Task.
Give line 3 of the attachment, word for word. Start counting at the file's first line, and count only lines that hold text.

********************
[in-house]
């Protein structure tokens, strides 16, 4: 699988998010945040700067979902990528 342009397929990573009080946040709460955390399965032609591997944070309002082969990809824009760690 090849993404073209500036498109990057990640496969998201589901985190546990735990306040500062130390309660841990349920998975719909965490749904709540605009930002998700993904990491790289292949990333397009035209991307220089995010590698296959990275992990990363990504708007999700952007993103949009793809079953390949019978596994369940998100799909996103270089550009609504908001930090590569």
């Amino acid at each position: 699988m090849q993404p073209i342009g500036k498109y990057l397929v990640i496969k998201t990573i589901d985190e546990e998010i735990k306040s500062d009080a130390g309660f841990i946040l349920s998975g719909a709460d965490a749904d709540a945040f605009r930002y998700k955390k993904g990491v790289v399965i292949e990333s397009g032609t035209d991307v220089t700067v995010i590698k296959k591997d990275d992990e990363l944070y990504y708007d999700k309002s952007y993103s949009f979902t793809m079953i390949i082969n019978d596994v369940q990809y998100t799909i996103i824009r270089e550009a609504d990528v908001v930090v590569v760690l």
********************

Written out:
């Amino acid at each position: 699988m090849q993404p073209i342009g500036k498109y990057l397929v990640i496969k998201t990573i589901d985190e546990e998010i735990k306040s500062d009080a130390g309660f841990i946040l349920s998975g719909a709460d965490a749904d709540a945040f605009r930002y998700k955390k993904g990491v790289v399965i292949e990333s397009g032609t035209d991307v220089t700067v995010i590698k296959k591997d990275d992990e990363l944070y990504y708007d999700k309002s952007y993103s949009f979902t793809m079953i390949i082969n019978d596994v369940q990809y998100t799909i996103i824009r270089e550009a609504d990528v908001v930090v590569v760690l």